Words by Avraham Fried | Using The BIB since : May 2020
I'll start by saying I think you've created a superb product. Better than most companies, cheaper than most others. Comfortable, stylish and of high quality materials.
I just finished my first ultra endurance bikepacking race last week here in Israel, the HLC. It's a 1438 km race consisting of singletrack and doubletrack on rough terrain, much of it in the desert. I took just one bib, The Bib Stealth and wore it for the almost 9 days it took me to complete the race (I came in second).
When others were complaining of sore sit-bones, I had nothing to say. The padding was in the right place, in the right thickness and of the right quality to stay comfortable for 19 hours in the saddle a day. I experienced some chafing on the last days, but mostly from poor maintenance on my behalf, and only at the seams.
As for the material, it was super comfortable throughout the race and held up even when I crashed a couple of times. One crash tore through the leg, but the material held and didn't keep on tearing or widening in the location of the holes. I was riding in the desert in 35C weather and felt comfortable all through the day. I think it would have been nice at times to have more of a mesh back and straps, and I think a bib with more mesh might sell well in hot countries, but either way, the bib is great as is.
I heard about the HLC (Holyland Challenge) via the Israel Bikepacking facebook group and decided that was to be my challenge. I focused many hours a week on training, be it strength exercises, biking or reading. I was preparing to just finish the race, knowing the idea of going for a win was foolish and cocky. I spent many nights outdoors testing my gear, and still made gear choices down to the last minute. A huge help with gear was @steve_moatt from @spokeduk who graciously made bags for me to start me off.
The day I arrived in Majdal Shams was exciting, I was standing among the greats. Chanoch Reidlich who holds the route record, Vlad Ramkovitch who raced in 2016 and many others who set out on the route various other times.
We set off, I didn't know much about my capabilities. Over the next few days, I discovered I was able to ride great distances with little stops (~19 hours riding per day), sleep very little (2-3 hours average) and I was keeping up with Vlad who was in front of me. I set out to test myself, and that I did, doing everything I can to keep up with Vlad and hold my place in the race (2nd place)
By the time we hit the second half of the race, I was doing well, I was still the same distance behind Vlad, Bryan and Itai behind me weren't getting closer and I felt strong - boy was I in for a surprise.
The desert hit me unawares. I had never ridden the desert in Israel and didn’t realize just how hard it would be. Massive climbs with no shade, blistering heat (35C) and terrain that isn’t really rideable. I was doing everything I can not to ride in the heat, be it long nights, 24 hour rides or day breaks, but it wasn’t working, I hit the heat everyday and my physical and mental state was deteriorating. My riding and sleep patterns became erratic trying to outrun the sun.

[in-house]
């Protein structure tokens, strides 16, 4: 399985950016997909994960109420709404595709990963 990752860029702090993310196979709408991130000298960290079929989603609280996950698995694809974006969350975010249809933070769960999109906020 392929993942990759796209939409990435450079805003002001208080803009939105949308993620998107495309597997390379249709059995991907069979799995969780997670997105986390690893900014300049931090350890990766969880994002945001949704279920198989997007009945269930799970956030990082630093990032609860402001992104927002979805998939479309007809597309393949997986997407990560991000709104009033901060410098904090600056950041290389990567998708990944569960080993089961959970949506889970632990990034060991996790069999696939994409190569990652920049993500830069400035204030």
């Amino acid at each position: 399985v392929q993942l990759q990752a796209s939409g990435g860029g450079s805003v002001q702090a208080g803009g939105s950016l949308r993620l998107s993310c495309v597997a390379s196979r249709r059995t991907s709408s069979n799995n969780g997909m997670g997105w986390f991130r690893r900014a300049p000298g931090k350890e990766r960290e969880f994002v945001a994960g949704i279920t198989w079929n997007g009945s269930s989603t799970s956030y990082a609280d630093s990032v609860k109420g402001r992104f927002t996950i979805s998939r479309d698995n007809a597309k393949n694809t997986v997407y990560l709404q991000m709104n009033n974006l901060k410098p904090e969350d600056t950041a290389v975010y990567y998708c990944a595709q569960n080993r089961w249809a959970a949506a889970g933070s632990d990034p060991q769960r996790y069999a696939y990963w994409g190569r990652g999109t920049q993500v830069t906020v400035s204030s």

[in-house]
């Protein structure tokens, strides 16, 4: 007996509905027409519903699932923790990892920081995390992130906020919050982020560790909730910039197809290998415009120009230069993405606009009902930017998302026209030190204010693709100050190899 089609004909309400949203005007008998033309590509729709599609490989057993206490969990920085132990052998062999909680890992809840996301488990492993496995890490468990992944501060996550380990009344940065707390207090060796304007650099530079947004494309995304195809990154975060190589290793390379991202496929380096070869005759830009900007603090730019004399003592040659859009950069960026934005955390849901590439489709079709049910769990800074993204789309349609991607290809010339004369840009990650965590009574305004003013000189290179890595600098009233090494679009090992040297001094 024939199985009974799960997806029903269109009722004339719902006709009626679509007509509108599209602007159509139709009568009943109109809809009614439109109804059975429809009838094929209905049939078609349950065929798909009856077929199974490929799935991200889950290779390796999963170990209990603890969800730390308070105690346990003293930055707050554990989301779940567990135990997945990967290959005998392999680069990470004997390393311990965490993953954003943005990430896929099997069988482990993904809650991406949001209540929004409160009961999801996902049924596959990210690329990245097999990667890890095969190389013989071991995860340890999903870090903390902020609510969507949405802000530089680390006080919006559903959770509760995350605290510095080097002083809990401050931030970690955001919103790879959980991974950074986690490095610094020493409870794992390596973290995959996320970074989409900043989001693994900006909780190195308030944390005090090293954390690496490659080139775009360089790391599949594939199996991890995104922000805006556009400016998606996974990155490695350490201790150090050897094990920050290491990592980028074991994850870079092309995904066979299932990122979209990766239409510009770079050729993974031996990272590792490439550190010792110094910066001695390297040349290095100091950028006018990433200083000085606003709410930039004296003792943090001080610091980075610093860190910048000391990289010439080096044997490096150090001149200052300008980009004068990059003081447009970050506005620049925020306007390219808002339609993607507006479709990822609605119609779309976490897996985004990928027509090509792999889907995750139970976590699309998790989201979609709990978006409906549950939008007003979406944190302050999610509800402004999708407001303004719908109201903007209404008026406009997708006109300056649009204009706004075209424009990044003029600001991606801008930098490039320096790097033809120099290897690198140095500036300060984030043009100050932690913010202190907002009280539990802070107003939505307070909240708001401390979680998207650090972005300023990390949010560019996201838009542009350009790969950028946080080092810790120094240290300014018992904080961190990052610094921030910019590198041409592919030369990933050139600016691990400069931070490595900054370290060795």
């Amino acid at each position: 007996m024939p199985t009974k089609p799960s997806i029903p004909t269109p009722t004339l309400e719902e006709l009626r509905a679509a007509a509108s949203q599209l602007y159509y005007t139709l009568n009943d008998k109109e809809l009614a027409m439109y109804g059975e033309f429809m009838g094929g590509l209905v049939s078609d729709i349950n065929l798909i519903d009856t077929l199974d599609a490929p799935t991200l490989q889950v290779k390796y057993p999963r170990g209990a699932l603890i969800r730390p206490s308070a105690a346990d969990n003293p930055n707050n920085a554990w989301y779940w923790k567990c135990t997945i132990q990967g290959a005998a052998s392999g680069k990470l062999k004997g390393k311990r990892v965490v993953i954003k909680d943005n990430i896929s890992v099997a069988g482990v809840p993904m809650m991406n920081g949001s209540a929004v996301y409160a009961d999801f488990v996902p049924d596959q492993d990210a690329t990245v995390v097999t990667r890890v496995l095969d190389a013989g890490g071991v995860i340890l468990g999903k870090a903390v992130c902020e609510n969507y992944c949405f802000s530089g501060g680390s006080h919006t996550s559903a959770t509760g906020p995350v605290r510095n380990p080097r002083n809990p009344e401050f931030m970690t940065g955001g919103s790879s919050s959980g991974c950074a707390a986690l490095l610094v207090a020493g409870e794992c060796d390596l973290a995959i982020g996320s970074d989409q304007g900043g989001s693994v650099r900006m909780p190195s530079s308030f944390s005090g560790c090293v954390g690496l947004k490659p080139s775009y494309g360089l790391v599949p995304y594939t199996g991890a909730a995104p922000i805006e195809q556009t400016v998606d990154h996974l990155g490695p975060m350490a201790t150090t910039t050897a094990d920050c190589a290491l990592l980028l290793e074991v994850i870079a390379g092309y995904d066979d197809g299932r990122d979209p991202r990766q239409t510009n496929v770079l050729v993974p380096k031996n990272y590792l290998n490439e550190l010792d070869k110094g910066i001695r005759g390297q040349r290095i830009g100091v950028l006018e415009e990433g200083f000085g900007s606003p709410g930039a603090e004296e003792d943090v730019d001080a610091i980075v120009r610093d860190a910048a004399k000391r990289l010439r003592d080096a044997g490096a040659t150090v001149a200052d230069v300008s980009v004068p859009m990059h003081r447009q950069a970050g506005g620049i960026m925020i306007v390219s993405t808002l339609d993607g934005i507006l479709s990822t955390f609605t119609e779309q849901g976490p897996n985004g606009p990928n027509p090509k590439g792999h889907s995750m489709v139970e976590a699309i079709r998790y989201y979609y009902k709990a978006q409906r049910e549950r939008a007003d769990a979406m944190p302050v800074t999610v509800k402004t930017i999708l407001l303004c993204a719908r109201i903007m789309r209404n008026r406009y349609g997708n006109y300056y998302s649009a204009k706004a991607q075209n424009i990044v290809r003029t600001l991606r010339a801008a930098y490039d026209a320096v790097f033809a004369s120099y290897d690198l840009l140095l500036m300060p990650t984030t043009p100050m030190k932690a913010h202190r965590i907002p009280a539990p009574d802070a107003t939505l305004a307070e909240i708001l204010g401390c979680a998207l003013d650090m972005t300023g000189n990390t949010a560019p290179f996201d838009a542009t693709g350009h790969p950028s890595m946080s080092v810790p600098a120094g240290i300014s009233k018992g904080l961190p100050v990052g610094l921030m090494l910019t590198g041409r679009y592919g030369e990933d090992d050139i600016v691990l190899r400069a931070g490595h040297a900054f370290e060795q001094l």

On the last day I saw an opening, Vlad had gotten held up in front of me and was closer than ever, only 2.5 hours away. I decided to give him a fight and pushed hard after only half an hour of sleep the previous night. All was well until I was 2 hours from Eilat when the fatigue hit me. I started falling asleep on my bike and decided to take a nap, only to awake to hallucinations and vertigo. I made it to Eilat 2.5 hours later than planned, only 5 hours after the winner.
This was the hardest, most exciting and humbling experience I have ever done. I discovered a community of beautiful people who welcome anyone and everyone who want to participate. A sport where you are tested not just for your physical capabilities but also your mental preparedness and training. A race where it’s all about the long game, where every minute counts. A country whose landscapes are beautiful all throughout. A hobby for life.
I have to thank everyone who was there to support me while I was training and racing, be it by phone, messages, visiting and just watching. Thank you to the community for going ahead with the event despite the Covid difficulties, and thank you to organizers who devised the most sadistic route possible, in order to make one feel that much more proud in their achievement.
I don’t even know how to start wrapping my head around this experience.
- July 2019: I didn’t own a bike.
- August 2019: I bought a 175$ used bike and used it to bike halfway across the USA.
- September 2019: I bought a 800 Shekel road bike to exercise with.
- December 2019: I bought a mountain bike.
- October 2020: I came in second place in Israel’s hardest bikepacking event, possibly one of the worlds most difficult.